Three leading toy companies recently signed renewals of existing licensing deals tied to mainstream video game properties, or otherwise expanded their current assortments. This is a reminder of how the toy-licensing landscape has changed over time from almost entirely TV- and film-based to an environment where video games, one of today’s major leisure-time activities, play an equally important role. Video game-based toy lines have long had a presence in the industry, of course, but a growing number of deals now involve the biggest licensees, a wide range of target age groups, broader arrays of product than in the past, and mass distribution.
The three expansions:
- At the end of last month, Hasbro and Epic Games agreed to a five-year renewal of their agreement allowing Hasbro to create toys based on the Fortnite IP. The original deal, which focused on Fortnite co-brands of NERF blasters and other outdoor toys, as well as Fortnite editions of Monopoly and Jenga, was signed in 2019. The new agreement expands the product assortment to include collectible action figures, role-play games, and vehicles. There will also be opportunities for in-game experiences based on Hasbro brands; Snake Eyes from G.I. Joe is the first Hasbro character to appear within Fortnite, leading to a collaborative action figure depicting the in-game version. IMG represents Epic Games for licensing.
- Just days before the Hasbro announcement, Mattel said it would expand its assortment of Minecraft toys, produced under license from Microsoft, to include additional collectible articulated figures and action playsets for kids aged 6 and up, along with printable track segments to download and use for custom railway layouts. This broadens an assortment that already includes playsets, collectible figures of various sizes and types, and role-play items. Last February, Mattel expanded its array to include Minecraft Earth and Minecraft Dungeons toys, in addition to classic Minecraft, for which it introduced its first products in 2014. In its 2020 financial results, Mattel called out Minecraft as one of the evergreen licenses that drove sales growth during the year.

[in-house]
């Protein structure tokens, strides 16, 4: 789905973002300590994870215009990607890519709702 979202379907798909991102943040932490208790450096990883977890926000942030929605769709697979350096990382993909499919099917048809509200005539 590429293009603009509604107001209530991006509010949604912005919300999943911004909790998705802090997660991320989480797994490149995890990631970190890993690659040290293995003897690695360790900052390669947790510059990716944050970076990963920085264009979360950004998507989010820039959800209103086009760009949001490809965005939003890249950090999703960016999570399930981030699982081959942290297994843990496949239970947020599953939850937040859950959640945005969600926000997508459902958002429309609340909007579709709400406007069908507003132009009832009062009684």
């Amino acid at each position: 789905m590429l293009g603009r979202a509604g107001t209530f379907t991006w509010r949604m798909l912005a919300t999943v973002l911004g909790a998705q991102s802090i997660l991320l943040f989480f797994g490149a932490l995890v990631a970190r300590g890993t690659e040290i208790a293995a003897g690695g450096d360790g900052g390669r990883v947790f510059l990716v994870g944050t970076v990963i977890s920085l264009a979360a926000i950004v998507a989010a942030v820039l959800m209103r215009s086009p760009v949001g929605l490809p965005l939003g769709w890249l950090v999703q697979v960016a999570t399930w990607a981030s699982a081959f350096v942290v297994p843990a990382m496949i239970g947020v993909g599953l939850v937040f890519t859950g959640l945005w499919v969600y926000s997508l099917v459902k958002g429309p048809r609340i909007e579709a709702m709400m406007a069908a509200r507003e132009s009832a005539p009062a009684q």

- In December, Jakks Pacific extended its deal with Nintendo, expanding its rights to create Super Mario and Nintendo-branded toys. It first started working with the property in 2013. Products coming out this spring will include new figures and playsets, plush, action figures of various sizes, and vehicles, among other items. Jakks cited “very strong” sales increases in Nintendo toys as one of the bright spots in its 2020 financial results. Key items in 2020 were It’s-A-Me Mario!, a 12-inch articulated talking action figure, and the Nintendo deluxe Boo Mansion playset.
Along with these notable extensions have come several new deals involving interactive game properties across platforms. Last September Spin Master announced a new licensing agreement with Riot Games (via agent CAA-GBG), allowing it to develop action figures, role-play items, and playsets based on the League of Legends franchise, for a fall 2021 launch. Lego announced its first Sonic the Hedgehog building set last month, under its Lego Ideas brand, following a Super Mario set released in 2020. (It also produces Minecraft sets.)
A new U.K.-headquartered toy company, Toikido, acquired the global master license for InnerSloth’s title Among Us—which in November set a record for the most monthly users ever for a mobile game when about 500 million people played—in a deal announced in January. YuMe and PMI will serve as distributors for the action figures, playsets, collectible figurines, keychains, and plush. Jakks Pacific released its first line of action figures tied to Electronic Arts’ Apex Legends last fall, with a third wave out this month; it holds global rights for action figures, accessories, plush, role-play, and weapons and blasters, as well as costumes under its Disguise brand.
As noted, video game-based toys have been around for a long time. But these recent renewals and expansions, and the wealth of new deals, illustrate their equal, if not greater, importance in the industry vis-à-vis traditional entertainment licenses, at least in the current environment. In addition to the mega-popularity of many interactive game brands—enhanced by the pandemic—video games have certain advantages over film and TV properties. Thanks to their continuous release of new content, the interactivity, and the community built around them, they tend to maintain consistent fan interest over time, as well as boasting more fan engagement than films and television, for which the experience is more passive. And they offer a unique marketing platform for in-game initiatives.
This is not to say entertainment-based toys are going to disappear, and some deals on that front have been announced recently as well. Both types of property certainly will continue to maintain an important place within a toy company’s portfolio of licenses.